Department of Education
The Department of Education (Education) reported that it planned for and implemented reductions in numerous grant programs designed to aid schools and students nationwide, and identified and reduced administrative and other costs to achieve spending reductions required by sequestration. In part due to unexpected savings in two of its contracts, Education reported that it avoided employee furloughs in fiscal year 2013. Education officials also described their planning and actions for sequestration as a continuation of reductions—for example, in hiring, travel, and conferences—undertaken since the last of the additional funding made available by the American Recovery and Reinvestment Act of 2009 (Recovery Act) was awarded in 2010. While Education officials stated that the loss of agency personnel could negatively affect the agency’s performance, they said it was too soon to assess other effects and it might be difficult to determine the full and longer-term effects of sequestration on Education’s operations and services to the public. For example, while some grant reductions occurred during the last school year, others occurred during the 2013-2014 school year with effects not yet known. In addition, because school district budgets are determined by many factors, including local taxes and state government contributions, it might be difficult, even in the longer term, to assess the effects of sequestration independent of other factors.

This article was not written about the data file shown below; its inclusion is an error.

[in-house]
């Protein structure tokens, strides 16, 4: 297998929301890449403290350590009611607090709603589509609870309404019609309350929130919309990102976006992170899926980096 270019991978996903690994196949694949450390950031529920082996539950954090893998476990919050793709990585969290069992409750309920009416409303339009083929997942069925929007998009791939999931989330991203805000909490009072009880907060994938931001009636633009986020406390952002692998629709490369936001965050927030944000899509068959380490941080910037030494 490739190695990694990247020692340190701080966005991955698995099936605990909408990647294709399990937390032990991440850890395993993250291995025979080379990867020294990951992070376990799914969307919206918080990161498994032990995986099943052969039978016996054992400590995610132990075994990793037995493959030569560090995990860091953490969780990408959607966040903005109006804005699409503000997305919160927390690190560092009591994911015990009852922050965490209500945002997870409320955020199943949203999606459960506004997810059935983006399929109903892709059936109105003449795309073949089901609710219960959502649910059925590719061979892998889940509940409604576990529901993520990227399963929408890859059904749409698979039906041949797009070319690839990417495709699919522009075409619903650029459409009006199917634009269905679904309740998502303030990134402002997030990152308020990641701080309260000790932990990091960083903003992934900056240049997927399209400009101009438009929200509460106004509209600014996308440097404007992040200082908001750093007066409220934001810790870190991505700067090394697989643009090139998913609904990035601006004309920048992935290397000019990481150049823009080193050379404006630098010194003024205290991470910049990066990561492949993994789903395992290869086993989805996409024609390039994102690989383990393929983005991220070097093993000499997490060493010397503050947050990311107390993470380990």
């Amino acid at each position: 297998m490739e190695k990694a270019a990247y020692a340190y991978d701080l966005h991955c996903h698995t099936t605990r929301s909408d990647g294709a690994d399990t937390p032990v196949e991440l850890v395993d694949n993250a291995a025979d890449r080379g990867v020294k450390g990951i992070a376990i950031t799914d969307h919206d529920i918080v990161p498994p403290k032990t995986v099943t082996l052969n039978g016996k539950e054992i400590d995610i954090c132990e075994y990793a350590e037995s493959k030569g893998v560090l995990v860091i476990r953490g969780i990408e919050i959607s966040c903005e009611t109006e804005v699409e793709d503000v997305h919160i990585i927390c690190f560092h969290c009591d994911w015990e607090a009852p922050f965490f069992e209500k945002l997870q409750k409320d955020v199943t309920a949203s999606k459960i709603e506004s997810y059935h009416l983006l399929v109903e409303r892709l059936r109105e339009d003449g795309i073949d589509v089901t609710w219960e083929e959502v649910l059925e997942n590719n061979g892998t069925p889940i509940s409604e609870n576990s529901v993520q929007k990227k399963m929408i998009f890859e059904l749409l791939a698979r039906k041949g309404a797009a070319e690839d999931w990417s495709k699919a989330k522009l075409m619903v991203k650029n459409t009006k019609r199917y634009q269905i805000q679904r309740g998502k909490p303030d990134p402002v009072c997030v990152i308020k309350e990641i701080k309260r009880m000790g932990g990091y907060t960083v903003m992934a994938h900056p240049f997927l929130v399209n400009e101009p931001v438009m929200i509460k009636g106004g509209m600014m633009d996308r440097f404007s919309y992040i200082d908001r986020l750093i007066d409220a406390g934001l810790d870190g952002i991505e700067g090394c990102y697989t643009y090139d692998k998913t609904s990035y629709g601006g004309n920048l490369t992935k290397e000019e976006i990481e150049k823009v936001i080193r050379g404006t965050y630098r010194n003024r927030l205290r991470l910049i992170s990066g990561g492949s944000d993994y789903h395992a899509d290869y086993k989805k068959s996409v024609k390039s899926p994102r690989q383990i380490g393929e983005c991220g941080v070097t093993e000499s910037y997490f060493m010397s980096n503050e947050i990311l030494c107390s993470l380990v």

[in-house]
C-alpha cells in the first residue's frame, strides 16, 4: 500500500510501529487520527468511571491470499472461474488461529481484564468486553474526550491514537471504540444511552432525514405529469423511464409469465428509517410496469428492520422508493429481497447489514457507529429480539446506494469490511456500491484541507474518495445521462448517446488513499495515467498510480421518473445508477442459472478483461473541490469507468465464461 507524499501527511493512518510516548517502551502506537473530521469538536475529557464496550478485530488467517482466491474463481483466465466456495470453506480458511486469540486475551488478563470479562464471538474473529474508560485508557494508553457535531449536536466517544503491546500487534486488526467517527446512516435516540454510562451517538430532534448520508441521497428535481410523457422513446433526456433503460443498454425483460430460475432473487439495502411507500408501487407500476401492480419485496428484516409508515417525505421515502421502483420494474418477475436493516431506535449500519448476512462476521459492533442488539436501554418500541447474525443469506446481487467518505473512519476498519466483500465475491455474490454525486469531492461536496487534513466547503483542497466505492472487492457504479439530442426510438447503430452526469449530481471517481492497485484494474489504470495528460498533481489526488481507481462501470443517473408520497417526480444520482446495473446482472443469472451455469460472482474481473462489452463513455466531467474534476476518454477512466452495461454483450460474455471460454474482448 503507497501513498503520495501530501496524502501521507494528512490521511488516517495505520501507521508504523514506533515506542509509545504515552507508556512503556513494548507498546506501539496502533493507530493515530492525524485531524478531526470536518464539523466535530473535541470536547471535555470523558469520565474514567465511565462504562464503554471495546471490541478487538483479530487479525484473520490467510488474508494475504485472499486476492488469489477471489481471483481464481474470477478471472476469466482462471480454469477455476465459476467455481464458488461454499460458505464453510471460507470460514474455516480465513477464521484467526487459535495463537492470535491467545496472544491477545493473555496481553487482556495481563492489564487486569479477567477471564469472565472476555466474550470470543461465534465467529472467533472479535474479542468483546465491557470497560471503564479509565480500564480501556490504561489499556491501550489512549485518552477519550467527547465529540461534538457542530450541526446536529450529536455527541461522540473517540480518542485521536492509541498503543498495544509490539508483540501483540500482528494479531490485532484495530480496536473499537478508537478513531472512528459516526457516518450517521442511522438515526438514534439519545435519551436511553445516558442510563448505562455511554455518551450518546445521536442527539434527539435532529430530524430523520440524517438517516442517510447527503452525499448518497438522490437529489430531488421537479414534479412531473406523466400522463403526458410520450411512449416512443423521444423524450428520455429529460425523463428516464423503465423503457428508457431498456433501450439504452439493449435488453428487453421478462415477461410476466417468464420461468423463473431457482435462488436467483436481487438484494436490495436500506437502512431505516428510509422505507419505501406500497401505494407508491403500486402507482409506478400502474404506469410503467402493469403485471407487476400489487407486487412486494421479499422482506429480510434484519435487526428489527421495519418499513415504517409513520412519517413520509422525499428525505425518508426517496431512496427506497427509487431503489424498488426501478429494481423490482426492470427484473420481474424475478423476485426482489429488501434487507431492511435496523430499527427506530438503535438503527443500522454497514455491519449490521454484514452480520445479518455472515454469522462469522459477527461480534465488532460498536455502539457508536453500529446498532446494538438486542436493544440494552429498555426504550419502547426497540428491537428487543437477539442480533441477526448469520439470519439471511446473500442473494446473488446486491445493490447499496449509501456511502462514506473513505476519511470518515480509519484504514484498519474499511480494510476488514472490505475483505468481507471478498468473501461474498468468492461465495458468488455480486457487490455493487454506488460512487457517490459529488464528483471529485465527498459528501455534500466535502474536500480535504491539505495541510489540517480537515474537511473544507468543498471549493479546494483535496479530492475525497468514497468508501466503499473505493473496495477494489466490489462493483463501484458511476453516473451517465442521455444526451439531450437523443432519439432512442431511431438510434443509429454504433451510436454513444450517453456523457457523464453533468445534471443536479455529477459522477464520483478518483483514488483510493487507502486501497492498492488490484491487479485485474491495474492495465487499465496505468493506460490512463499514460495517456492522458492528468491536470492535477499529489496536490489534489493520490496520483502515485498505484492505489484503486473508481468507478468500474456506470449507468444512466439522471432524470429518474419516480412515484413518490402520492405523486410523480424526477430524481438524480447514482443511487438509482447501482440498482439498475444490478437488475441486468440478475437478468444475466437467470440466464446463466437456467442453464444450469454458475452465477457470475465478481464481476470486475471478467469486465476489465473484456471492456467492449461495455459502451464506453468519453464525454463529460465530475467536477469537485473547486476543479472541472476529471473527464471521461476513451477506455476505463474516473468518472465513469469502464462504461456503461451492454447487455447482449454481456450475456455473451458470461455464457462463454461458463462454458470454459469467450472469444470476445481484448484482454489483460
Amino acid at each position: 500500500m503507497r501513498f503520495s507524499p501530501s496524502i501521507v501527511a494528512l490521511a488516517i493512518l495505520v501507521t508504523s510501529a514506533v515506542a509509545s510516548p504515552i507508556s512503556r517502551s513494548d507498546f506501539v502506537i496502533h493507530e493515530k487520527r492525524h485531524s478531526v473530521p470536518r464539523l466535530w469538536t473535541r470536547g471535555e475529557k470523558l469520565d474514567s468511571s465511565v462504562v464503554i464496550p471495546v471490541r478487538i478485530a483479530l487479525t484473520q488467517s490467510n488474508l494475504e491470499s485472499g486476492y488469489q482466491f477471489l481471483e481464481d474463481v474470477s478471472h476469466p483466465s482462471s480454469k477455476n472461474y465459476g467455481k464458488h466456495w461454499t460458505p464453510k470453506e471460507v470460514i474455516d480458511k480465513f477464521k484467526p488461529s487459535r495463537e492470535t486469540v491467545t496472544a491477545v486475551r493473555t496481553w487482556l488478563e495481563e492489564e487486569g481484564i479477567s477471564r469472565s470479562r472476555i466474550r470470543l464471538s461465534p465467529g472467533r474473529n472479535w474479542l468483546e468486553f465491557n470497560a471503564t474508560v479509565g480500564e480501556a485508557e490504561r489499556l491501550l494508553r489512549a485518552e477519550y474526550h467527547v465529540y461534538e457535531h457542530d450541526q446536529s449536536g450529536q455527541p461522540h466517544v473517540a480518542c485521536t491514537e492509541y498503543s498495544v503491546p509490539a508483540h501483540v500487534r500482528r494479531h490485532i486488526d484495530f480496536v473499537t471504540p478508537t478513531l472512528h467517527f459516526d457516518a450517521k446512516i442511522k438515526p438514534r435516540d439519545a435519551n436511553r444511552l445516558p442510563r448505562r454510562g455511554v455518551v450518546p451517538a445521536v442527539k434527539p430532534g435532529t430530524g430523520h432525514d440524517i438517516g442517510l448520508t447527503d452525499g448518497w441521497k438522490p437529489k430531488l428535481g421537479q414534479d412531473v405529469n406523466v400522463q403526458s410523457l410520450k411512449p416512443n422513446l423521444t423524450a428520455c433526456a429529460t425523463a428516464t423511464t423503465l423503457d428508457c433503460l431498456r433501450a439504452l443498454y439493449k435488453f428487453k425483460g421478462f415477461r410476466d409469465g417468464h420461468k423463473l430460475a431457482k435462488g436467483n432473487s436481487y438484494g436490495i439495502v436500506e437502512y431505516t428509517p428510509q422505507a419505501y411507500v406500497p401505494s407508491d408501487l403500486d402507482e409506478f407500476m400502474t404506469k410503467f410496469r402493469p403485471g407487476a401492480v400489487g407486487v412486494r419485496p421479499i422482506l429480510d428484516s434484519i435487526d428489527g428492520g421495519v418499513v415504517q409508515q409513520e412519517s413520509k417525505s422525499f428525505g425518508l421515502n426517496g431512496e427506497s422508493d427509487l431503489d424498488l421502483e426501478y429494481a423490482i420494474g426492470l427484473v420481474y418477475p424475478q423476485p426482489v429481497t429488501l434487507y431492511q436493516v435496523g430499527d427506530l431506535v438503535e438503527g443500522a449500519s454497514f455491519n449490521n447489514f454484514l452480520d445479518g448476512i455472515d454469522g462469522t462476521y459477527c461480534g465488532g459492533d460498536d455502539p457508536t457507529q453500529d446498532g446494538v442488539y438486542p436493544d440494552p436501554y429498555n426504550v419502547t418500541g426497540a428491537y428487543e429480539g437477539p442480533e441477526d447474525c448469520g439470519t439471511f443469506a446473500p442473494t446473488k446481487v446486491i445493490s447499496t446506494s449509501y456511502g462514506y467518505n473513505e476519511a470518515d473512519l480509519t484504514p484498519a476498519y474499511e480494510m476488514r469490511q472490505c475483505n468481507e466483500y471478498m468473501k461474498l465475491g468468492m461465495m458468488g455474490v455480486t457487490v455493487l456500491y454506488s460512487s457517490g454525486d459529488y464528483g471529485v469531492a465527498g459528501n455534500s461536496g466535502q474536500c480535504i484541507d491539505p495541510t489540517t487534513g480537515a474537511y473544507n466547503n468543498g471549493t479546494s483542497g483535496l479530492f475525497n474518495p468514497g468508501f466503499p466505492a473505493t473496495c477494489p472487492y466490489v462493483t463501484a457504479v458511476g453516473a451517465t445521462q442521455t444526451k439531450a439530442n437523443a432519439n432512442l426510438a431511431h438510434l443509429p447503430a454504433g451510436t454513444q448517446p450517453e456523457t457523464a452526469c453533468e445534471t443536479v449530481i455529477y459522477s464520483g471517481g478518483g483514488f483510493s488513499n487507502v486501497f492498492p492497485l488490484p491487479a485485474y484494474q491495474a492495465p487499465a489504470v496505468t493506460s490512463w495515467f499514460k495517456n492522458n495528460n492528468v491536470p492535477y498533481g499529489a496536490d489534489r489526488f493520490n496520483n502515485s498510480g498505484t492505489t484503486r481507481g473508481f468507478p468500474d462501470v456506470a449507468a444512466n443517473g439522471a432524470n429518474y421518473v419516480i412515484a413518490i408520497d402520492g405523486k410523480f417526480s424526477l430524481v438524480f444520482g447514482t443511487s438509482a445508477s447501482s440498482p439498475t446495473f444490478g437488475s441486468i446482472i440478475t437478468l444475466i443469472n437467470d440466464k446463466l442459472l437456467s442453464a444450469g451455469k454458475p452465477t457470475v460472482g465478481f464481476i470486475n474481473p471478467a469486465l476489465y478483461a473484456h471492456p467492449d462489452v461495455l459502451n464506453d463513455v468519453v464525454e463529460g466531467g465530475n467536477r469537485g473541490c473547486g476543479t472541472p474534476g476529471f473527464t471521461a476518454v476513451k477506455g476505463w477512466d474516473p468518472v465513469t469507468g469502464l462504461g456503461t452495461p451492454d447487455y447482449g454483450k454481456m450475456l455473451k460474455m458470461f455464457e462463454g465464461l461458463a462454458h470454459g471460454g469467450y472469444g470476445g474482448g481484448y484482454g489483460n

In May 2014, we reported more in-depth information on planning, implementation and effects of sequestration at the Office of Elementary and Secondary Education, a component within Education. See GAO,2013 Sequestration: Selected Federal Agencies Reduced Some Services and Investments, While Taking Short-Term Actions to Mitigate Effects, GAO-14-452 (Washington, D.C.: May 28, 2014).